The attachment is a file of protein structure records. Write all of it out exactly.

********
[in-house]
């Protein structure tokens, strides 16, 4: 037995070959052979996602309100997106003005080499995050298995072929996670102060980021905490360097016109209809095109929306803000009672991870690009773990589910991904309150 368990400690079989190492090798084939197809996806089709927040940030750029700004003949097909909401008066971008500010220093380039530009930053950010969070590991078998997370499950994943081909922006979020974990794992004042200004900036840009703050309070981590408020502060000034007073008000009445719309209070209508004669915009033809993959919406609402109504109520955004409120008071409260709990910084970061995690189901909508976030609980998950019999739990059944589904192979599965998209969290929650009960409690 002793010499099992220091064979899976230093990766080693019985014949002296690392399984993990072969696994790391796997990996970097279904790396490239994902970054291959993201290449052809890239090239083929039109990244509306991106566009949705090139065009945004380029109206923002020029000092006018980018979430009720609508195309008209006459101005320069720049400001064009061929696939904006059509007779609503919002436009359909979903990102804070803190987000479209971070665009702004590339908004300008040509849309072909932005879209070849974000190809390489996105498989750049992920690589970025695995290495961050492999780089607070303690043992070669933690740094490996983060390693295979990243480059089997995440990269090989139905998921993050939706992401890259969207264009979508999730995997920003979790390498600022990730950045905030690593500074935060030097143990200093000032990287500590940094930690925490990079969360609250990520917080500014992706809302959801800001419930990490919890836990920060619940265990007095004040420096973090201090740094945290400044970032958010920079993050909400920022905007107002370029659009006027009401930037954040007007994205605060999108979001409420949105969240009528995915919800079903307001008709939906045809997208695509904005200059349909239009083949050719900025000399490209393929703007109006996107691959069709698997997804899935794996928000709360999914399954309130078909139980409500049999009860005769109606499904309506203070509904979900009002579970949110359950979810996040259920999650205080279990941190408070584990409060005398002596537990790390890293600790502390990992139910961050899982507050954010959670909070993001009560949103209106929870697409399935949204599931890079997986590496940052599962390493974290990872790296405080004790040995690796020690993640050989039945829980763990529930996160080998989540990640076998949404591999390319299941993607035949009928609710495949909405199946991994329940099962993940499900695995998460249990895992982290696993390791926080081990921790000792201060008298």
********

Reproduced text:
[in-house]
């Protein structure tokens, strides 16, 4: 037995070959052979996602309100997106003005080499995050298995072929996670102060980021905490360097016109209809095109929306803000009672991870690009773990589910991904309150 368990400690079989190492090798084939197809996806089709927040940030750029700004003949097909909401008066971008500010220093380039530009930053950010969070590991078998997370499950994943081909922006979020974990794992004042200004900036840009703050309070981590408020502060000034007073008000009445719309209070209508004669915009033809993959919406609402109504109520955004409120008071409260709990910084970061995690189901909508976030609980998950019999739990059944589904192979599965998209969290929650009960409690 002793010499099992220091064979899976230093990766080693019985014949002296690392399984993990072969696994790391796997990996970097279904790396490239994902970054291959993201290449052809890239090239083929039109990244509306991106566009949705090139065009945004380029109206923002020029000092006018980018979430009720609508195309008209006459101005320069720049400001064009061929696939904006059509007779609503919002436009359909979903990102804070803190987000479209971070665009702004590339908004300008040509849309072909932005879209070849974000190809390489996105498989750049992920690589970025695995290495961050492999780089607070303690043992070669933690740094490996983060390693295979990243480059089997995440990269090989139905998921993050939706992401890259969207264009979508999730995997920003979790390498600022990730950045905030690593500074935060030097143990200093000032990287500590940094930690925490990079969360609250990520917080500014992706809302959801800001419930990490919890836990920060619940265990007095004040420096973090201090740094945290400044970032958010920079993050909400920022905007107002370029659009006027009401930037954040007007994205605060999108979001409420949105969240009528995915919800079903307001008709939906045809997208695509904005200059349909239009083949050719900025000399490209393929703007109006996107691959069709698997997804899935794996928000709360999914399954309130078909139980409500049999009860005769109606499904309506203070509904979900009002579970949110359950979810996040259920999650205080279990941190408070584990409060005398002596537990790390890293600790502390990992139910961050899982507050954010959670909070993001009560949103209106929870697409399935949204599931890079997986590496940052599962390493974290990872790296405080004790040995690796020690993640050989039945829980763990529930996160080998989540990640076998949404591999390319299941993607035949009928609710495949909405199946991994329940099962993940499900695995998460249990895992982290696993390791926080081990921790000792201060008298």